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1

Your first snippet of code effectively assigns k1 to i and then checks i against the exit case. This is done every iteration and is why it is slower than the second snippet EDIT A possible workaround in pseudocode to have efficient iteration and still not relying on hard coding the value of i var i = k1; for i to 100000 //iterate next i


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Instantiating and collecting small, short-lived, temporary objects, is perfectly fine. It is what modern garbage collectors are good at. Modern (generational) garbage collectors are built on a couple of assumptions: most objects die young, most objects are small, most objects don't escape, most objects are immutable, older objects don't contain references ...


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Garbage collection can become a performance issue in games, and might require special approaches. However, before you are sure that garbage collection of temporary Location instances is problematic, you would waste your time by trying to limit the amount of instances: “Premature optimization is the root of all evil.” To decide whether you should go down ...


0

Most likely your code has some undefined behavior (as others explained, you are much more likely to have bugs in your code than in the compiler, even if C++ compilers are so complex that they do have bugs; even the C++ specification has design bugs). And UB can be here even if the compiled executable happens to work (by bad luck). So you should read Lattner'...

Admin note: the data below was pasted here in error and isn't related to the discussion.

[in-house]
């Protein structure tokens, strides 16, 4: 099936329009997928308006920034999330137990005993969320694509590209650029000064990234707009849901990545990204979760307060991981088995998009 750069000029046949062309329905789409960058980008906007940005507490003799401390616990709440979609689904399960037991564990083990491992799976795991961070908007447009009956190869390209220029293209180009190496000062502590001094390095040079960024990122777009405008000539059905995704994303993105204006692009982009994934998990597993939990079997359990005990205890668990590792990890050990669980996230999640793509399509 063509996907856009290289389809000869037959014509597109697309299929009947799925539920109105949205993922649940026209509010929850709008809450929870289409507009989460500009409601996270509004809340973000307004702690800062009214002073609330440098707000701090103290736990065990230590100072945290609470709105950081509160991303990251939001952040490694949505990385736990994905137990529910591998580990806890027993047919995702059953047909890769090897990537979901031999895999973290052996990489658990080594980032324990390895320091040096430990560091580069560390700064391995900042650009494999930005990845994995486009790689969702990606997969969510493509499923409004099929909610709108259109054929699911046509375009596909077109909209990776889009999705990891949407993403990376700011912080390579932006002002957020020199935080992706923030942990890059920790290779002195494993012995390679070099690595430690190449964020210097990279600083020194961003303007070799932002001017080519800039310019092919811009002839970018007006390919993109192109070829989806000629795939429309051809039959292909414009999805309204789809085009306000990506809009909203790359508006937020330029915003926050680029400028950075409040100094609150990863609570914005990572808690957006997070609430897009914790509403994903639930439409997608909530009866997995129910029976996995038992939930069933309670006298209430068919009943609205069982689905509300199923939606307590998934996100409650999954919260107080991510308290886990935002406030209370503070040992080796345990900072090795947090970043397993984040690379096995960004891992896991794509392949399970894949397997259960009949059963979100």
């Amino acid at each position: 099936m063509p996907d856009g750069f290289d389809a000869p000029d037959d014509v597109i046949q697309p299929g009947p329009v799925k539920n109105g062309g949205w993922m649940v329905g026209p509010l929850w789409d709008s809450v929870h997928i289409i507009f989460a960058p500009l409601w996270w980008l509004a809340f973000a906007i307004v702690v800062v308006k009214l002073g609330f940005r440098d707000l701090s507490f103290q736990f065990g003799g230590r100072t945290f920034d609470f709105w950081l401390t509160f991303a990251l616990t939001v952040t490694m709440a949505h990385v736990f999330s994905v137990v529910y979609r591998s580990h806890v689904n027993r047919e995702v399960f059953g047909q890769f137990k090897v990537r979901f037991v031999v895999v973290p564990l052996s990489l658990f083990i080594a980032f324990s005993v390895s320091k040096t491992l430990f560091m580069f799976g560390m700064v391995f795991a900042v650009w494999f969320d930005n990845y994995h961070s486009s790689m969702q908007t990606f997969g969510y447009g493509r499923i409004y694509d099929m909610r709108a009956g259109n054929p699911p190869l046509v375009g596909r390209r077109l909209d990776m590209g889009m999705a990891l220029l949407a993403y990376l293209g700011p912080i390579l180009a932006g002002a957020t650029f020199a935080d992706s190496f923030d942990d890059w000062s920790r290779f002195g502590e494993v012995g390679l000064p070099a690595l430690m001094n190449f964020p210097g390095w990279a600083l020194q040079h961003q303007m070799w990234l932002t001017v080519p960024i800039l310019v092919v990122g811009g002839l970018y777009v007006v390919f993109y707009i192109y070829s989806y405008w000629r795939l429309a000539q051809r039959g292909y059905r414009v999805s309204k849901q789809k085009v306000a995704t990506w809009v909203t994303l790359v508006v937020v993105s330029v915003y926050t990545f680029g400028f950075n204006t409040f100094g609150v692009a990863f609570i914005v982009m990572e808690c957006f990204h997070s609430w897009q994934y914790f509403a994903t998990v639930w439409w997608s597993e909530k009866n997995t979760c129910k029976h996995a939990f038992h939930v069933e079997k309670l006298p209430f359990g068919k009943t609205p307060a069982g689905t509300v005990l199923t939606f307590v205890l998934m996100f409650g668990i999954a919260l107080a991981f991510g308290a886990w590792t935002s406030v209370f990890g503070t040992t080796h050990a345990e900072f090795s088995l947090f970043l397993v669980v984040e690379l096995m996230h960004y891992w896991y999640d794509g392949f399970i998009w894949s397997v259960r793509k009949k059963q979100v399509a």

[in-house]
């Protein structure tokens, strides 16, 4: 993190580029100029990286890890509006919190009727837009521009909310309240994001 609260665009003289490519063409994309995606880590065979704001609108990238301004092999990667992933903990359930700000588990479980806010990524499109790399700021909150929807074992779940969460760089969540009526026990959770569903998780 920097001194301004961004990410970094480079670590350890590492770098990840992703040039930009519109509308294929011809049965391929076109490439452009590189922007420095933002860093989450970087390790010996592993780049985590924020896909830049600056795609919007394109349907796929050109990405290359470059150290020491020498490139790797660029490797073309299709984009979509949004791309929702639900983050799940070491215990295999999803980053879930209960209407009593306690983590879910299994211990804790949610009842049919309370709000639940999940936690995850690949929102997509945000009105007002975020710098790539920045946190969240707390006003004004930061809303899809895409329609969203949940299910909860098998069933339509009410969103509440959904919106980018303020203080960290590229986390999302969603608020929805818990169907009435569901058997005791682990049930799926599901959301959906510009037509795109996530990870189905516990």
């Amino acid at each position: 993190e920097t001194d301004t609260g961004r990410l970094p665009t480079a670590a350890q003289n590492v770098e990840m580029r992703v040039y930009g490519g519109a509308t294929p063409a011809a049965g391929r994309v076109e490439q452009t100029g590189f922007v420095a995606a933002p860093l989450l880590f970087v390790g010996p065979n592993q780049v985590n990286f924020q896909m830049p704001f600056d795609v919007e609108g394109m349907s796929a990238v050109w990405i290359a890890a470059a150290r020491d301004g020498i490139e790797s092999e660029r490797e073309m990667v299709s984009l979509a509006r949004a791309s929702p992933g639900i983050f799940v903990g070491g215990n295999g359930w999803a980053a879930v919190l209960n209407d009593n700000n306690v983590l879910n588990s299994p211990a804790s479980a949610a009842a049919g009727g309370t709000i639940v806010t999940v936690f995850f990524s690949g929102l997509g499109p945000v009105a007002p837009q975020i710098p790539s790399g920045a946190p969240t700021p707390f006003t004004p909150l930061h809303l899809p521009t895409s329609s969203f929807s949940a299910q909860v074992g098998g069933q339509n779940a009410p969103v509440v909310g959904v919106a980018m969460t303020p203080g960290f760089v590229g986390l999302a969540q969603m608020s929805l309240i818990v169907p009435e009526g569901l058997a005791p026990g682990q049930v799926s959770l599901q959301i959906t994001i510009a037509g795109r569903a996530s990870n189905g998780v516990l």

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An increasingly common situation is that compilers break code written for dialects of C that supported behaviors not mandated by the Standard, and allowed code targeting those dialects to be more efficient than strictly-conforming code could be. In such a case, it would be unfair to describe as "broken" code which would be 100% reliable on compilers that ...


0

Yes, it's certainly possible. Any computation that a CPU can do, a GPU can also do, and vice versa. But it's uncommon because: Engineering complexity While it is possible to run the same code on a CPU and GPU (e.g. CUDA), the processors have different abilities and performance characteristics. One is MIMD; the other, SIMD. What is fast on one is slow on ...


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One real world example is the open source LuxRender rendering engine, which is capable of fully loading a CPU and GPU at the same time. In addition, it can load multiple GPUs at the same time and can also distribute across multiple computers. LuxRender uses OpenCL to facilitate this, although builds without OpenCL also exist. This is practical because ...


1

You might be interested in checking out the Servo browser engine being developed at Mozilla Research, and more specifically its Web Render (video). While shifting a task from CPU to GPU dynamically might be impractical, as mentioned in other answers (notably @Philip's), it can be practical to study the load of CPU/GPU on typical workloads in advance and ...


10

From a supercomputing viewpoint it is better not to think in CPU/GPU load in percentage but rather determine how many operations your problem at hand needs and then compare that to the peak performance of the system. If you get 100% CPU utilization it does not necessarily mean that you get all the performance out of the system. CPUs can often do multiple ...


0

With a focus on games (since you mentioned it specifically in your post), there are some ways you can balance the load. One example is "skinning", i.e. animating a model. For each frame to be rendered, you have to generate the transformation matrices for each frame of animation and apply it to the vertices of the model to transform it into the pose it needs ...



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